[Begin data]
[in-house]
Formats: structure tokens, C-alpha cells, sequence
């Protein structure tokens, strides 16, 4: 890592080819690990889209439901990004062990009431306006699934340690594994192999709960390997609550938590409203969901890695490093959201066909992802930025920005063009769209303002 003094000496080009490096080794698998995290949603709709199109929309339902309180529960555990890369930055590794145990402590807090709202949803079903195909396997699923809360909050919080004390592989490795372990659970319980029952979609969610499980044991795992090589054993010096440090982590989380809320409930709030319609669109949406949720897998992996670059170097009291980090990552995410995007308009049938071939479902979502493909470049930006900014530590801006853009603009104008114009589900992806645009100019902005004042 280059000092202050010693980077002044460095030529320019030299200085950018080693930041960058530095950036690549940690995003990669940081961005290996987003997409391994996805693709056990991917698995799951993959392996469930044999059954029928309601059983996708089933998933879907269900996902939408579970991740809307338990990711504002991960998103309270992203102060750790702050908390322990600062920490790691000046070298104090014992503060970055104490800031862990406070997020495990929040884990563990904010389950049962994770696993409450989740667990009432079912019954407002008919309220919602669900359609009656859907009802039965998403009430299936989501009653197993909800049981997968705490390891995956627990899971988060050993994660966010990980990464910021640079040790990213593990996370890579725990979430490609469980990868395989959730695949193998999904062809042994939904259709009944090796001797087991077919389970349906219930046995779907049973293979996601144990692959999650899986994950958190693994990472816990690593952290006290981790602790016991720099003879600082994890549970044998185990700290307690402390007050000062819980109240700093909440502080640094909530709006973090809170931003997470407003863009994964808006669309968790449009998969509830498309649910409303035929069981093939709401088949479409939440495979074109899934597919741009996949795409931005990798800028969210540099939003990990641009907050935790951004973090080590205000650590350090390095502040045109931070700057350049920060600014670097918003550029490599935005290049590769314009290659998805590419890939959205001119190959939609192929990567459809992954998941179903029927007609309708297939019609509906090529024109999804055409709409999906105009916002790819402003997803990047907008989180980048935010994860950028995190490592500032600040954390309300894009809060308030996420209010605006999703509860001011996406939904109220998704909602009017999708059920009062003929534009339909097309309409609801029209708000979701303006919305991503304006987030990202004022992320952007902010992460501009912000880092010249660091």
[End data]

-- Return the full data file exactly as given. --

[in-house]
Formats: structure tokens, C-alpha cells, sequence
């Protein structure tokens, strides 16, 4: 890592080819690990889209439901990004062990009431306006699934340690594994192999709960390997609550938590409203969901890695490093959201066909992802930025920005063009769209303002 003094000496080009490096080794698998995290949603709709199109929309339902309180529960555990890369930055590794145990402590807090709202949803079903195909396997699923809360909050919080004390592989490795372990659970319980029952979609969610499980044991795992090589054993010096440090982590989380809320409930709030319609669109949406949720897998992996670059170097009291980090990552995410995007308009049938071939479902979502493909470049930006900014530590801006853009603009104008114009589900992806645009100019902005004042 280059000092202050010693980077002044460095030529320019030299200085950018080693930041960058530095950036690549940690995003990669940081961005290996987003997409391994996805693709056990991917698995799951993959392996469930044999059954029928309601059983996708089933998933879907269900996902939408579970991740809307338990990711504002991960998103309270992203102060750790702050908390322990600062920490790691000046070298104090014992503060970055104490800031862990406070997020495990929040884990563990904010389950049962994770696993409450989740667990009432079912019954407002008919309220919602669900359609009656859907009802039965998403009430299936989501009653197993909800049981997968705490390891995956627990899971988060050993994660966010990980990464910021640079040790990213593990996370890579725990979430490609469980990868395989959730695949193998999904062809042994939904259709009944090796001797087991077919389970349906219930046995779907049973293979996601144990692959999650899986994950958190693994990472816990690593952290006290981790602790016991720099003879600082994890549970044998185990700290307690402390007050000062819980109240700093909440502080640094909530709006973090809170931003997470407003863009994964808006669309968790449009998969509830498309649910409303035929069981093939709401088949479409939440495979074109899934597919741009996949795409931005990798800028969210540099939003990990641009907050935790951004973090080590205000650590350090390095502040045109931070700057350049920060600014670097918003550029490599935005290049590769314009290659998805590419890939959205001119190959939609192929990567459809992954998941179903029927007609309708297939019609509906090529024109999804055409709409999906105009916002790819402003997803990047907008989180980048935010994860950028995190490592500032600040954390309300894009809060308030996420209010605006999703509860001011996406939904109220998704909602009017999708059920009062003929534009339909097309309409609801029209708000979701303006919305991503304006987030990202004022992320952007902010992460501009912000880092010249660091």